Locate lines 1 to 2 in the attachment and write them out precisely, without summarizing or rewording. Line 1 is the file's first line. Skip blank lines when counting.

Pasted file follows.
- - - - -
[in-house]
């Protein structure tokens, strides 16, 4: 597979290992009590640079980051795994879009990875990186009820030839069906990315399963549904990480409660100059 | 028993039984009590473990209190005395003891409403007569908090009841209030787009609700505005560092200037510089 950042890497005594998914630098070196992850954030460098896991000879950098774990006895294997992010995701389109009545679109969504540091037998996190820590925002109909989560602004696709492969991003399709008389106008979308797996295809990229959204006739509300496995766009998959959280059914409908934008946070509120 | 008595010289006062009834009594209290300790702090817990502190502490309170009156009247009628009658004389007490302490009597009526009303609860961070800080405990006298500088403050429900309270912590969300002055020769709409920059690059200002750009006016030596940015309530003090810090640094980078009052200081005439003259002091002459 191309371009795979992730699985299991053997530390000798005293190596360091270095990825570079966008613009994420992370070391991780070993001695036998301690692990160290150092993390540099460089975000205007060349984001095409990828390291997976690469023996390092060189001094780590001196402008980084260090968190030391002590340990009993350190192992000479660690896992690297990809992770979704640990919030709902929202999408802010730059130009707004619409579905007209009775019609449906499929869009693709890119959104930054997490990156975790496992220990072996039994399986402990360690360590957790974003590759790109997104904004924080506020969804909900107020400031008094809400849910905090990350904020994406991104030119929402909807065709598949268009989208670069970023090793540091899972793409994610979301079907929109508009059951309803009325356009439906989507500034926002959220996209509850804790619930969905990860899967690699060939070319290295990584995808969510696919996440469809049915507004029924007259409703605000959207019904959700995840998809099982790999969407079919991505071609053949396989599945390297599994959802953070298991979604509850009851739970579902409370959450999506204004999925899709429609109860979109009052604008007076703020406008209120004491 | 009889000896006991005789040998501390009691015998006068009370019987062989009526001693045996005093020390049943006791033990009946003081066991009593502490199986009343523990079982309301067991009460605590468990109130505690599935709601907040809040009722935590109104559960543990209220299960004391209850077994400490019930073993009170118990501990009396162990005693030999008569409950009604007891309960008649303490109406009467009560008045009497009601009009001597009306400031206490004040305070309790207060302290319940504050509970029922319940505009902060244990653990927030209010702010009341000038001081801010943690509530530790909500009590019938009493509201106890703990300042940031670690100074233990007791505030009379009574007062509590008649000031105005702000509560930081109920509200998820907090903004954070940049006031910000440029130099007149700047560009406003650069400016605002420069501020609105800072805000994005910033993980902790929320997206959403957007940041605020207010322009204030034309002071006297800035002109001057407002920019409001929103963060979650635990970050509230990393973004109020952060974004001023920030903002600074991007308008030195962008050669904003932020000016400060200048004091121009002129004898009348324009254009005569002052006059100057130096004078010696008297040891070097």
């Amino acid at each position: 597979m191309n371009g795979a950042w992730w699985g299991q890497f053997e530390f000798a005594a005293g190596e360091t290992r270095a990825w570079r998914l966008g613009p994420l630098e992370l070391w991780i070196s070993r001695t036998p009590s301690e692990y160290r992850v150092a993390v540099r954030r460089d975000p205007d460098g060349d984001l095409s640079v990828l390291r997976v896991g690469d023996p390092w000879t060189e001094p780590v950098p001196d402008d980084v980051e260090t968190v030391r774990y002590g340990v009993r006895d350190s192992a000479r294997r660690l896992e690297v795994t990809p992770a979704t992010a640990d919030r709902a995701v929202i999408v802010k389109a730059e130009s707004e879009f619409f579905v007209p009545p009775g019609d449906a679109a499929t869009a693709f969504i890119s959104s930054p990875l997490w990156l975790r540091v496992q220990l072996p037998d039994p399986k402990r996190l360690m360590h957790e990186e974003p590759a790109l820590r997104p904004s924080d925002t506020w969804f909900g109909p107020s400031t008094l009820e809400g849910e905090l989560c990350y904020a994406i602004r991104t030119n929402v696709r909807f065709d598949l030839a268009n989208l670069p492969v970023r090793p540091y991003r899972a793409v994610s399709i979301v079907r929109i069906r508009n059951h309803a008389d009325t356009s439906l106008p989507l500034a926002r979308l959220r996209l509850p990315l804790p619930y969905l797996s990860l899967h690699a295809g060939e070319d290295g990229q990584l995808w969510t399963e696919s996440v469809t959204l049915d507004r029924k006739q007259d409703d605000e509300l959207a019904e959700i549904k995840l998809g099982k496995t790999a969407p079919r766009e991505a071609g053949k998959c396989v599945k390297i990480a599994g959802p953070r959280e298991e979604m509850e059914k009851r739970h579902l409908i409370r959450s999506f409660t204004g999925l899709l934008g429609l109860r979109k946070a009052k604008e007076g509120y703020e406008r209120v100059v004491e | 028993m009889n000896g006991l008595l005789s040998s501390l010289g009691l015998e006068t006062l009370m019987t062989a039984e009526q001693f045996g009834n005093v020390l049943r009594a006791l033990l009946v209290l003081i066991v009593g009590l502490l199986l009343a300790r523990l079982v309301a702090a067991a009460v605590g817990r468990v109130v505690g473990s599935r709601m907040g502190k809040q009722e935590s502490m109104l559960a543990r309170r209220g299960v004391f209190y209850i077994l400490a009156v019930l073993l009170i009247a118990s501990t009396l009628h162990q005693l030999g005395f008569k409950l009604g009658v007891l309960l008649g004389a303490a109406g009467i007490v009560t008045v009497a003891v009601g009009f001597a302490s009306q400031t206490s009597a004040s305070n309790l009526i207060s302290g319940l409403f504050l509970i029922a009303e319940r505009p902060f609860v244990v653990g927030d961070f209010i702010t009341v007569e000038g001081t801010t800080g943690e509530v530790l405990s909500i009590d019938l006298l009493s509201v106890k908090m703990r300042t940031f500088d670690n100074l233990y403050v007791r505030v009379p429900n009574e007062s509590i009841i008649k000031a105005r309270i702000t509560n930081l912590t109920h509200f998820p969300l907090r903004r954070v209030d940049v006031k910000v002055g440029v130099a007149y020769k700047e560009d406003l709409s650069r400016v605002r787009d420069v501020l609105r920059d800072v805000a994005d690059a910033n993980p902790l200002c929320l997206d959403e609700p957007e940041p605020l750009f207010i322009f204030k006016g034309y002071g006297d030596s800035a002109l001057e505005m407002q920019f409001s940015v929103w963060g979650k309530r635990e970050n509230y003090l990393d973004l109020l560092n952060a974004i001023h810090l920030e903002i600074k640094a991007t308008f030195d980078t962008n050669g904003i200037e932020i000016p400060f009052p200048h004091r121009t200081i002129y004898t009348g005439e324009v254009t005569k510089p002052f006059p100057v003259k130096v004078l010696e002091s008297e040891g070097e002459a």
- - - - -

[in-house]
């Protein structure tokens, strides 16, 4: 597979290992009590640079980051795994879009990875990186009820030839069906990315399963549904990480409660100059 | 028993039984009590473990209190005395003891409403007569908090009841209030787009609700505005560092200037510089 950042890497005594998914630098070196992850954030460098896991000879950098774990006895294997992010995701389109009545679109969504540091037998996190820590925002109909989560602004696709492969991003399709008389106008979308797996295809990229959204006739509300496995766009998959959280059914409908934008946070509120 | 008595010289006062009834009594209290300790702090817990502190502490309170009156009247009628009658004389007490302490009597009526009303609860961070800080405990006298500088403050429900309270912590969300002055020769709409920059690059200002750009006016030596940015309530003090810090640094980078009052200081005439003259002091002459 191309371009795979992730699985299991053997530390000798005293190596360091270095990825570079966008613009994420992370070391991780070993001695036998301690692990160290150092993390540099460089975000205007060349984001095409990828390291997976690469023996390092060189001094780590001196402008980084260090968190030391002590340990009993350190192992000479660690896992690297990809992770979704640990919030709902929202999408802010730059130009707004619409579905007209009775019609449906499929869009693709890119959104930054997490990156975790496992220990072996039994399986402990360690360590957790974003590759790109997104904004924080506020969804909900107020400031008094809400849910905090990350904020994406991104030119929402909807065709598949268009989208670069970023090793540091899972793409994610979301079907929109508009059951309803009325356009439906989507500034926002959220996209509850804790619930969905990860899967690699060939070319290295990584995808969510696919996440469809049915507004029924007259409703605000959207019904959700995840998809099982790999969407079919991505071609053949396989599945390297599994959802953070298991979604509850009851739970579902409370959450999506204004999925899709429609109860979109009052604008007076703020406008209120004491 | 009889000896006991005789040998501390009691015998006068009370019987062989009526001693045996005093020390049943006791033990009946003081066991009593502490199986009343523990079982309301067991009460605590468990109130505690599935709601907040809040009722935590109104559960543990209220299960004391209850077994400490019930073993009170118990501990009396162990005693030999008569409950009604007891309960008649303490109406009467009560008045009497009601009009001597009306400031206490004040305070309790207060302290319940504050509970029922319940505009902060244990653990927030209010702010009341000038001081801010943690509530530790909500009590019938009493509201106890703990300042940031670690100074233990007791505030009379009574007062509590008649000031105005702000509560930081109920509200998820907090903004954070940049006031910000440029130099007149700047560009406003650069400016605002420069501020609105800072805000994005910033993980902790929320997206959403957007940041605020207010322009204030034309002071006297800035002109001057407002920019409001929103963060979650635990970050509230990393973004109020952060974004001023920030903002600074991007308008030195962008050669904003932020000016400060200048004091121009002129004898009348324009254009005569002052006059100057130096004078010696008297040891070097």